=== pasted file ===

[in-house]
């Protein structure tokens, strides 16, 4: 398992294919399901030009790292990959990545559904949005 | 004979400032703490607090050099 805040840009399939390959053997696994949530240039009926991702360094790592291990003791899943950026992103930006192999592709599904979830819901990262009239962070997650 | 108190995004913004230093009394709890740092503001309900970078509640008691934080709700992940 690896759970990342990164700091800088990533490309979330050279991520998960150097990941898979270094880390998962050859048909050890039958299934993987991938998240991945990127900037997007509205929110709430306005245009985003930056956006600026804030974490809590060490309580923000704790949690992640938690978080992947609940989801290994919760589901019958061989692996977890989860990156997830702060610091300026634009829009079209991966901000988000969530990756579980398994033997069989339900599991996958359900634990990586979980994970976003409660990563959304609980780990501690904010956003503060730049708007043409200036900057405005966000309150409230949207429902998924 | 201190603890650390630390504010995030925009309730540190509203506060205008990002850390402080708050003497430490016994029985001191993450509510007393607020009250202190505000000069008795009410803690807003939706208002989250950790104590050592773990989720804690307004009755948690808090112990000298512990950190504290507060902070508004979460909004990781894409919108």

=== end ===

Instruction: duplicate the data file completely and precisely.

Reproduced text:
[in-house]
């Protein structure tokens, strides 16, 4: 398992294919399901030009790292990959990545559904949005 | 004979400032703490607090050099 805040840009399939390959053997696994949530240039009926991702360094790592291990003791899943950026992103930006192999592709599904979830819901990262009239962070997650 | 108190995004913004230093009394709890740092503001309900970078509640008691934080709700992940 690896759970990342990164700091800088990533490309979330050279991520998960150097990941898979270094880390998962050859048909050890039958299934993987991938998240991945990127900037997007509205929110709430306005245009985003930056956006600026804030974490809590060490309580923000704790949690992640938690978080992947609940989801290994919760589901019958061989692996977890989860990156997830702060610091300026634009829009079209991966901000988000969530990756579980398994033997069989339900599991996958359900634990990586979980994970976003409660990563959304609980780990501690904010956003503060730049708007043409200036900057405005966000309150409230949207429902998924 | 201190603890650390630390504010995030925009309730540190509203506060205008990002850390402080708050003497430490016994029985001191993450509510007393607020009250202190505000000069008795009410803690807003939706208002989250950790104590050592773990989720804690307004009755948690808090112990000298512990950190504290507060902070508004979460909004990781894409919108």